• I’m the Anon above on 50mg of Zoloft. When I first started it at a lower dose, I felt an instant high and then after a few days, I felt nauseous, dizzy and at times the anxiety felt worse. After a few days, these symptoms went away. Then switched to a higher dose and had some of the same side effects, but those all went away as well. I think you need to give it at least a few weeks before writing off the medication, but of course, talk to your prescriber about all concerns. I haven’t had any sexual side effects (still able to “fully bloom” to use our favorite analogy here :) ) and I’ve gained some weight but that may be because I have a toddler and a busy job, which leaves me less time to exercise and eat well.

        My biggest concern with the medication is whether I would be able to continue it while pregnant as I hope to have a second child. My psychiatrist said that of all anti-depression drugs, zoloft is the most studied with pregnancy and considered the “safest.” Still considered a concern though, so will have to evaluate this when TTC again. Otherwise, I would be totally happy to take this the rest of my life if needed! Anyone taken meds while preg?

      • No sexual effects or weight gain for me on Paxil, but it makes me ridiculously sleepy (I am DONE at 9 pm). I can’t tolerate caffeine, so other people can probably just have a cup of coffee to overcome this particular side effect.

      • I haven’t had any. Going on an anti-anxiety has been life changing for me. I worried for years that I wouldn’t be myself and avoided going on medication which just meant that I suffered needlessly for too long.

      • I’ve been on Lexapro for almost a year, and in the first 6 months gained about 15 pounds. I’m not even mad – for me, Lexapro is a miracle drug. 15 pounds and minor side effects during the introductory period are nothing compared to the symptoms I was having from the anxiety. And honestly, I think the weight gain is on me rather than the medicine. I was so anxious that I wasn’t eating well, and I certainly wasn’t enjoying food – when I started to feel better, everything started to feel more enjoyable (including dessert!) and I overindulged because it was the first time in a long time that I enjoyed things. About a month ago I started making an effort to lose weight and have lost 5 pounds so far, just from tracking calories and limiting things that I know increase my anxiety (sugar-laden coffee beverages, anyone?).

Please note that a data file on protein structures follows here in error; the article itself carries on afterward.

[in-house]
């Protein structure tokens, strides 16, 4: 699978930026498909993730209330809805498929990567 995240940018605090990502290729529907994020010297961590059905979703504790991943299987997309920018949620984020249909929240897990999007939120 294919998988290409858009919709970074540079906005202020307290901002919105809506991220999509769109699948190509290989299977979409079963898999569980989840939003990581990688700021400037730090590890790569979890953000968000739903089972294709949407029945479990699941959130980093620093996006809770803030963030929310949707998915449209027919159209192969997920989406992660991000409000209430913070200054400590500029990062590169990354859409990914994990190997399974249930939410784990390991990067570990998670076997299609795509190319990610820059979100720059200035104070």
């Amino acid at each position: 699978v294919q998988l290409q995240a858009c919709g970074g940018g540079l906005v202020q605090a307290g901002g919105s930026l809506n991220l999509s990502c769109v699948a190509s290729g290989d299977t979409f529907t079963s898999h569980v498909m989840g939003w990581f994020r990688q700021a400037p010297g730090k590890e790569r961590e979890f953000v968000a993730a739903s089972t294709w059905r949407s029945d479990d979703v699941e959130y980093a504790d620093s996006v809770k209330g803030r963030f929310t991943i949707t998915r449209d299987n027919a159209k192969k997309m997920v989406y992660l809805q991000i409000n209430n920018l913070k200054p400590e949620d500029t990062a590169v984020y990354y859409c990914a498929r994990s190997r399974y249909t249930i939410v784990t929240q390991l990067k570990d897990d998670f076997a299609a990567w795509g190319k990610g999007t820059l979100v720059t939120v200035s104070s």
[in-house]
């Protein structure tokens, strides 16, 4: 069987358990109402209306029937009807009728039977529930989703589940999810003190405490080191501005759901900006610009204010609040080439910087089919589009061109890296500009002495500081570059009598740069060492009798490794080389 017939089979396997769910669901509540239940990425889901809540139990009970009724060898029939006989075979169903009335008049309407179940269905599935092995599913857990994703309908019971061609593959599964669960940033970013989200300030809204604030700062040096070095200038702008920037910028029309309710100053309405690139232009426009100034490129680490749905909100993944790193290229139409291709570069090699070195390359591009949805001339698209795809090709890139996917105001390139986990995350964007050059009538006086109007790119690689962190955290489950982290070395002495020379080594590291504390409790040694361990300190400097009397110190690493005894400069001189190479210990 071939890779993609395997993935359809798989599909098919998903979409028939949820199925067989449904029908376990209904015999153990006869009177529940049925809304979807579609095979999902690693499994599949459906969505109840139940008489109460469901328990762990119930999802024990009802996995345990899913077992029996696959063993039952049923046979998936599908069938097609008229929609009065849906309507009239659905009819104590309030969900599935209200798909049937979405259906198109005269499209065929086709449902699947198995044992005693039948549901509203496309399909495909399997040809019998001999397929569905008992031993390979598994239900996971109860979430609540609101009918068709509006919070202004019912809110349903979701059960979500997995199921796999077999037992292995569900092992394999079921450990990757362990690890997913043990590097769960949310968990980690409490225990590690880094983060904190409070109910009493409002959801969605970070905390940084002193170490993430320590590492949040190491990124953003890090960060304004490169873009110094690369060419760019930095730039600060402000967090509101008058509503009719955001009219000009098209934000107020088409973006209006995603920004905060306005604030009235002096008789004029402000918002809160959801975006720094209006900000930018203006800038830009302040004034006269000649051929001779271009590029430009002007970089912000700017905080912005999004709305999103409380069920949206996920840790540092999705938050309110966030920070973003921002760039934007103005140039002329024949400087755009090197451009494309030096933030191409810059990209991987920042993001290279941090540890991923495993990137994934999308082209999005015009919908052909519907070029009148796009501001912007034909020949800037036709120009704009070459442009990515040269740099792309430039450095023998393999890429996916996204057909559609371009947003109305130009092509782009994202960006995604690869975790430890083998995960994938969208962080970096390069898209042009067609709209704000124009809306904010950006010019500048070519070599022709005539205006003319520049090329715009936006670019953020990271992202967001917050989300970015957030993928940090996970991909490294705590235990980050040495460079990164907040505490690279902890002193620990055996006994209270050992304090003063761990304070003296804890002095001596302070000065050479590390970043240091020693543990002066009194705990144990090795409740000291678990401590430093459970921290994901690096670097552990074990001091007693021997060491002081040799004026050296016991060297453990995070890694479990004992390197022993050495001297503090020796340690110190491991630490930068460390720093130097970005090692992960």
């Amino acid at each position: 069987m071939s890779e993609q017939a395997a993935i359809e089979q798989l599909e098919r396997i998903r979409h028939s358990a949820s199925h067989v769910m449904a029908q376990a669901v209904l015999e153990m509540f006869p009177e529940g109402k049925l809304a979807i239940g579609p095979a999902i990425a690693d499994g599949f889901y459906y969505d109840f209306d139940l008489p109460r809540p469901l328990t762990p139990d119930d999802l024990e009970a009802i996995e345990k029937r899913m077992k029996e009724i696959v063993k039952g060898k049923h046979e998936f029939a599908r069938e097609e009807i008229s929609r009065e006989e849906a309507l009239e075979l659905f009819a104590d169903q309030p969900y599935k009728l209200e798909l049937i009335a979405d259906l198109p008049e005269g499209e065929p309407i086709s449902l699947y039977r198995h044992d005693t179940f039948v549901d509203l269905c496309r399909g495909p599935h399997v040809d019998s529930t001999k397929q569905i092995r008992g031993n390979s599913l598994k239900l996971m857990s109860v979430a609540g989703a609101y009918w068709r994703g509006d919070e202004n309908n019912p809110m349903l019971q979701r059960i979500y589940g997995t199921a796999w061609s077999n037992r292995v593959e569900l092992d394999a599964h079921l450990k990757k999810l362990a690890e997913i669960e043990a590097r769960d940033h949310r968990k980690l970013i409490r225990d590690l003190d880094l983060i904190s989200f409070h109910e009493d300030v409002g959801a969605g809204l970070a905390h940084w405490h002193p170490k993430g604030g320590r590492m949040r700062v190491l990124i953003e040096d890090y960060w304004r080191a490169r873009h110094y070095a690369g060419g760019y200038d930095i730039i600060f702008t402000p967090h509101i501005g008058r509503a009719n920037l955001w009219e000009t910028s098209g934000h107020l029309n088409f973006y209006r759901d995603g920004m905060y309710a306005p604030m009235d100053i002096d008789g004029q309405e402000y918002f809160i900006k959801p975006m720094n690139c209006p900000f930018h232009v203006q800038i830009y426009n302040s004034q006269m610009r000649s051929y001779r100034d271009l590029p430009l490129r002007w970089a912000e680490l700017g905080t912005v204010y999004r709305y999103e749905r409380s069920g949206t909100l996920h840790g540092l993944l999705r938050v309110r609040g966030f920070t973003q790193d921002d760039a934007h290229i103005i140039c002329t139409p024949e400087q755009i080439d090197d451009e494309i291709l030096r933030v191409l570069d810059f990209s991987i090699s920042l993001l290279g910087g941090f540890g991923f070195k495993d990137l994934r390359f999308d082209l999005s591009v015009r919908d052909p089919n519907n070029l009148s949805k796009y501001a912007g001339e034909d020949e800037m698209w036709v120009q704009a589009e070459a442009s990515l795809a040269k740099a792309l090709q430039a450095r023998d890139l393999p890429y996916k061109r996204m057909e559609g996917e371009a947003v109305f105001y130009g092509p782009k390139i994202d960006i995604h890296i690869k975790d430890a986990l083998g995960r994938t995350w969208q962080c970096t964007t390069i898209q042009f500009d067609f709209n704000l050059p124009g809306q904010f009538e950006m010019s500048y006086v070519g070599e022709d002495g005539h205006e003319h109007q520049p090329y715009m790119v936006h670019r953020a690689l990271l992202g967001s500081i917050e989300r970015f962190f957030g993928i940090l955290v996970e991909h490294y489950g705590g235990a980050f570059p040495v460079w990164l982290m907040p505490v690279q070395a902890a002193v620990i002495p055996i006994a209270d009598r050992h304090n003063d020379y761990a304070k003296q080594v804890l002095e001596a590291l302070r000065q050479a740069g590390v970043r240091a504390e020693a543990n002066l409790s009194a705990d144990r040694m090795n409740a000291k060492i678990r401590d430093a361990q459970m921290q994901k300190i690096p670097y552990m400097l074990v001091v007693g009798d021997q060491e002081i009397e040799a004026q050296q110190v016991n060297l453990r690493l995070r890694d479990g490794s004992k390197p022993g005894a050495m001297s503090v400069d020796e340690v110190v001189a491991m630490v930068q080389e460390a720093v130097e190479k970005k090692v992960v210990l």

As others have said, you can always decide to stop taking meds if you want later on, but I fully suggest meeting with a doctor to see if there’s something that might help you.

      • Anonymous :

        I took different SSRIs for years – Prozac, Paxil, Zoloft – and have also taken Wellbutrin and Xanax and Klonopin. I didn’t have trouble with weight gain on any, but did have sexual side effects on SSRIs. It is harder to O. For me, the meds were still very much worth it for many years, and I would definitely get back on them if I started struggling. You can always stop if your life isn’t better! I did experience various weird sensations and side effects the first few weeks of being on medications, but the sexual side effects were the only thing that persisted.

      • Anonymous :

        I took Paxil for about a year and then weaned myself off (with my doctor’s approval) because I was unhappy with the weight gain. Then after maybe six months I felt a lot worse. And had not lost weight. So I started on Welbutrin, and gained a bit more weight, but I feel really, really good.

        I just at the end of August started using the site LoseIt to track my calories and I’ve lost about 5 pounds without a lot of agony. I have maybe 8-10 more to lose, but I think the strategy of careful, intentional eating will counteract the weight gain.

        I had no s*xual side effects either time, which was pretty important to me.

    • I’m going to echo the “now”, as I was you two months ago. I kept thinking I could make it better. When I finally went to my GP I tested so high for depression and pretty high for anxiety. She put me on 50mg of Zofran and it has been awesome, like, I feel so much better and in control of my life now. I’m just mad that I took so long to go in.

      I haven’t had any long term side effects, but did have a week of stomach issues when I first started it. I’ve actually lost weight on it, but started it at the same time as I went gluten and sugar free.

    • Out of curiousity, what makes the leap to “I need medication” rather than “I need to make significant changes in my life?”